Hugh Shurley

Image: Hugh ShurleyPoint Richmond has a strong and continually growing community of artists. While there are several noted photographers in town, Hugh Shurley’s work is really very unique. In a world where the digitally mastered image is taking over, Hugh’s artwork is painstakingly and passionately done in a manual tradition. As Hugh shares in this episode of Stories from The Point, he’s more of a photo-collagist than “just” a photographer. Instead of using digital layers, Hugh physically layers 4-8 images printed on Plexiglas on top of each other with bits of ephemera in-between. Looking at a digital scan of one of these pieces of art is impressive; however, the physical pieces hold a more profound and tactile experience that could never be duplicated digitally.

Hugh’s mantra could likely be summed up as: if you’re not creating art, you’re not living and if you’re only living to make a living then you aren’t living at all. It was those words of wisdom he shared with me during a New Year’s Day breakfast that got me going with the Stories from The Point project. Thanks, Hugh!

He and his partner Isidro are  also responsible for starting one of our blocks most cherished ad hoc block parties. Once a year nearby neighbors all get together for a potluck, live music and other entertainment. My wife and I had been to it before moving here and it was definitely one of the selling points. In regards to the annual block party Hugh shares, “I really get the feeling that when we first moved here everyone kind of stuck to themselves. And it didn’t take much to get people out and to relate to each other.”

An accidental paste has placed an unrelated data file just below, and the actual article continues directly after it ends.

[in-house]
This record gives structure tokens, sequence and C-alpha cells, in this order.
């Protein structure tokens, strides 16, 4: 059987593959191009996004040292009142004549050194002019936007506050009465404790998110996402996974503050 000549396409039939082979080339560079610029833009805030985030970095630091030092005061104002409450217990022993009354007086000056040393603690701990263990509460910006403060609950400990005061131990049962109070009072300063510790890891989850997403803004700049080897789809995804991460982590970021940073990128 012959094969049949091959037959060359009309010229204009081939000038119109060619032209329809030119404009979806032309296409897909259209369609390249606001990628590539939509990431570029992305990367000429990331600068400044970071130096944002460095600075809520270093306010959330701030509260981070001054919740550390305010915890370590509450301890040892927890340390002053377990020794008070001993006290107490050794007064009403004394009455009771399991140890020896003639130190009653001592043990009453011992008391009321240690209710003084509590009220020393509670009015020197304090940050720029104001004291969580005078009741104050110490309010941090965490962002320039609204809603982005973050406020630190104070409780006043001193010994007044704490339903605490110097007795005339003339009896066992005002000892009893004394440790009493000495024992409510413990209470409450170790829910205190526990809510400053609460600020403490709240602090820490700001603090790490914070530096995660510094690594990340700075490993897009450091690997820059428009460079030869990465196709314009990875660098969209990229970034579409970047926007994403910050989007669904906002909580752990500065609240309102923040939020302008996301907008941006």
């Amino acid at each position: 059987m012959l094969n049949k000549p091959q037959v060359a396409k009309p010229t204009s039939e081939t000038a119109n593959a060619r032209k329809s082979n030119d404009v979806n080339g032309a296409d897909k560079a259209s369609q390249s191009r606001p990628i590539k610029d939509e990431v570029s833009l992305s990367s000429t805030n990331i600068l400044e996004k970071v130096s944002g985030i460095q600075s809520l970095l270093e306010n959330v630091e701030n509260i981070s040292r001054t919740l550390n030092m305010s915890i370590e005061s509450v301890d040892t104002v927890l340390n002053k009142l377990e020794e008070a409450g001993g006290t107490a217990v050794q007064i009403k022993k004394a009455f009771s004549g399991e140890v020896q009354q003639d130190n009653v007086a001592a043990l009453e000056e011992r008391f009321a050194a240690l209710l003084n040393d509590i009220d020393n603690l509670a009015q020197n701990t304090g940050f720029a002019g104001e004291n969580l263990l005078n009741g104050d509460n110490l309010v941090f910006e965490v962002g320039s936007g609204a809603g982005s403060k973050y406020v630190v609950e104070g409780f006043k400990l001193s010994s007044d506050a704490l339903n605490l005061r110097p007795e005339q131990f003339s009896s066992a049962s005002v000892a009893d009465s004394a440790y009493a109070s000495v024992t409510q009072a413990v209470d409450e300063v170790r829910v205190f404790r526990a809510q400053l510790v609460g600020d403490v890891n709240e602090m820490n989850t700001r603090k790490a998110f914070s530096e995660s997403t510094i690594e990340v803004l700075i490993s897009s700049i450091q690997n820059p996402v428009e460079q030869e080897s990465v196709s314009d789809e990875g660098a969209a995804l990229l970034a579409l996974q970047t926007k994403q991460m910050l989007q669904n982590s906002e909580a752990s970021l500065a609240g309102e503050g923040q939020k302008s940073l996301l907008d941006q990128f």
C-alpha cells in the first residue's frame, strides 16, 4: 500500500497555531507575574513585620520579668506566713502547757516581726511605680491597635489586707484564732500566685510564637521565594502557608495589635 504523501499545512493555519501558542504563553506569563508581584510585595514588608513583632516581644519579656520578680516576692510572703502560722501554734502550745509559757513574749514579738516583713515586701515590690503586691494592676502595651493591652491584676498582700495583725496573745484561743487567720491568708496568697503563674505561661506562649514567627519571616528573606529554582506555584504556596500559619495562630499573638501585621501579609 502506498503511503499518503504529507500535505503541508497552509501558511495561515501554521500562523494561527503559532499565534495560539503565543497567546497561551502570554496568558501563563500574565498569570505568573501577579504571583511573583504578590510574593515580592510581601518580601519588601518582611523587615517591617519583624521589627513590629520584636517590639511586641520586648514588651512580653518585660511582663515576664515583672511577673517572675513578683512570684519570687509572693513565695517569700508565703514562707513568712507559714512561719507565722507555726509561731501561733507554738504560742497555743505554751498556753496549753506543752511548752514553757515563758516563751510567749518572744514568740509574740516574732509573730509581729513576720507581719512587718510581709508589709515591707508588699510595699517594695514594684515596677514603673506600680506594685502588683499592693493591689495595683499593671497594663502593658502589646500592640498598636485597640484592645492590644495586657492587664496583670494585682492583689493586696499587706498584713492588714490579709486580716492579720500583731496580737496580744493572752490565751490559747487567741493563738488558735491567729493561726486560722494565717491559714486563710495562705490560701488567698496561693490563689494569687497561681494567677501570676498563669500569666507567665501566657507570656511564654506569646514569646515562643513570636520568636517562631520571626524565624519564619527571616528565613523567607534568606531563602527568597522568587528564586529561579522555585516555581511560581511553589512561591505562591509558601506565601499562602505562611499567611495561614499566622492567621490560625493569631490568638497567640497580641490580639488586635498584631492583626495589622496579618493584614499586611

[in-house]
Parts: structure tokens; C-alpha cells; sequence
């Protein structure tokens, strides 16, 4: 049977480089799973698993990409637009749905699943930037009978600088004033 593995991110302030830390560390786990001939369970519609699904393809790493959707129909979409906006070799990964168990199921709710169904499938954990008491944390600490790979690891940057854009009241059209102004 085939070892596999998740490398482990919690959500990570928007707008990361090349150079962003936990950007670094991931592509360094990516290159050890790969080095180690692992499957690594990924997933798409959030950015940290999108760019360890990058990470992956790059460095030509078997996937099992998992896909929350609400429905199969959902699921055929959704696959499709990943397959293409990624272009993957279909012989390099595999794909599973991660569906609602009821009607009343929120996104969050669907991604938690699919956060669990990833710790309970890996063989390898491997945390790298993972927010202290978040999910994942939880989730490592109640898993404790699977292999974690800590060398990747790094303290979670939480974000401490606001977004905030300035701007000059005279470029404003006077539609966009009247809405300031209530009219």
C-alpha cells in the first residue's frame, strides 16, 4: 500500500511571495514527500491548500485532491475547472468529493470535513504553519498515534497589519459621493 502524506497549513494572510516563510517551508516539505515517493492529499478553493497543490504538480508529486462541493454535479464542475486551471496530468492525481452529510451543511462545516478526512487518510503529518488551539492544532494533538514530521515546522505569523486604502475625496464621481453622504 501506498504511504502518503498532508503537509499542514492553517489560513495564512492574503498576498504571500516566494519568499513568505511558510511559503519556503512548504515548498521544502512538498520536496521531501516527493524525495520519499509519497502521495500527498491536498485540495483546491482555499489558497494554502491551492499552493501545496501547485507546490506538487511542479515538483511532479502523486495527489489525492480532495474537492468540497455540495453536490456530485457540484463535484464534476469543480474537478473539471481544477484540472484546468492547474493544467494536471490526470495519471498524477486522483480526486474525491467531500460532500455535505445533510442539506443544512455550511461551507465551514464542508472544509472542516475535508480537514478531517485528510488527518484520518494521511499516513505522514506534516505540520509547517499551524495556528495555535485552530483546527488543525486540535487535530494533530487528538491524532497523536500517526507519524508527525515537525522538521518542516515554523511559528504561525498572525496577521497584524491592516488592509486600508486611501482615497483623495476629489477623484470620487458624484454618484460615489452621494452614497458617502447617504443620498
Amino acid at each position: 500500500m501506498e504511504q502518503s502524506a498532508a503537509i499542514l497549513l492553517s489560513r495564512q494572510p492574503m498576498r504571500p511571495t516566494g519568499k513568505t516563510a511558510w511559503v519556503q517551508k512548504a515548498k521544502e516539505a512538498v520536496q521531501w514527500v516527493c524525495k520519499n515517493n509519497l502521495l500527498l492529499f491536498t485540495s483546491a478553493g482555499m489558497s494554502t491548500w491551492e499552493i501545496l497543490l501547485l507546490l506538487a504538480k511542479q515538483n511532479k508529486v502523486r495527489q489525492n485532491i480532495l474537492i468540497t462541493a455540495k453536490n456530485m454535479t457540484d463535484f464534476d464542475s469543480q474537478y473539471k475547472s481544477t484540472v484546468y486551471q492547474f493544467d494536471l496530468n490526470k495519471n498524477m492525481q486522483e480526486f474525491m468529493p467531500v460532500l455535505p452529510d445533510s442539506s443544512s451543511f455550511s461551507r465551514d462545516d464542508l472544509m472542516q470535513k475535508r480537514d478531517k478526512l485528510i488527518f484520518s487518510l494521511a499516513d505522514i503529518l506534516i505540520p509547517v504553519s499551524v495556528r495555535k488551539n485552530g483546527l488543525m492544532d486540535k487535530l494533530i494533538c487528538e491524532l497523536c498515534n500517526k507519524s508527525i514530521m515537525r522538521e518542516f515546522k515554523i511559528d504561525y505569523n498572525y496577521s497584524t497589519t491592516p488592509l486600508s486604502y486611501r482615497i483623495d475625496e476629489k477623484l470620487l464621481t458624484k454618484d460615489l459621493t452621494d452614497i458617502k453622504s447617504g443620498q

What has developed is a much stronger cohesion amongst neighbors and a real sense of community. “I see how, given the opportunity, most people want to be part of community. And when people come together in a community, they may not all agree politically or any other wise, but if you can find some common thing that you can all share; it just makes your life richer,” says Hugh.

Give this episode of Stories from The Point a listen and please leave your comments. Also, be sure to check out Hugh’s artwork when you get a chance…even if it simply means stopping by his web site.

 

Hugh Shurley’s web site:

Music heard in this episode:

 

Steve Wyrick

photo of Steve Wyrick[Update: Steve passed February 2014. Services were held at Wilson & Kratzner Mortuary Civic Center Chapel, followed by a wonderful gathering of family and friends who met at his home here in The Point.]

When my wife and I first moved to Point Richmond, we kept hearing stories about this guy named Steve who had lived here since the early 1940s. People shared fun stories, but mainly kept saying he was quite the character and that I just had to meet him. Well, I finally got the chance to sit and talk with him and I didn’t want to leave.

I don’t know for sure, but I’d say Steve Wyrick is probably the oldest member in the Point Richmond community. Besides living a long and healthy life, Steve’s enthusiasm for it is one of the things that really stands out when talking with him.

First of all, for much of his life Steve was a prolific gardener. For years he shared with his surrounding neighbors the bounty from his garden. He grew carrots, peppers, tomatoes, artichokes, string beans.  He also has 3 different types of lemon trees, an orange tree and a “prized” pear tree.

In his aged, Texas-rooted voice, Steve told me, “I always started with Early Girl tomatoes. I’d get them first. [I’d] always buy at least six of those. I’d plant in the same spot every year but I put in old 10-10 fertilizer, you know, and then you’d chew it down into the ground. That makes everything grow good!”

At nearly 97-years old he’s had to stop gardening. Now his garden is tended to by some of his family members who plant a few items, but mainly keep the grounds clear of weeds. When talking about the gardening help he now gets, Steve said, “They’re very good but they don’t understand the basic stuffs for gardening, you know?! I try to teach ’em.” Adding with his wonderful and sly laugh, “but they don’t listen to me. Ain’t that something?! Yes sir, boy.”

As you’ll hear, Steve has lived a full life and you can still hear the zest he has for it in this episode of Stories from The Point. Once you’re done listening please feel free to leave a comment. I love to hear from you!

 

Thanks to patchen and RHumphries at freesound.org for the train sounds.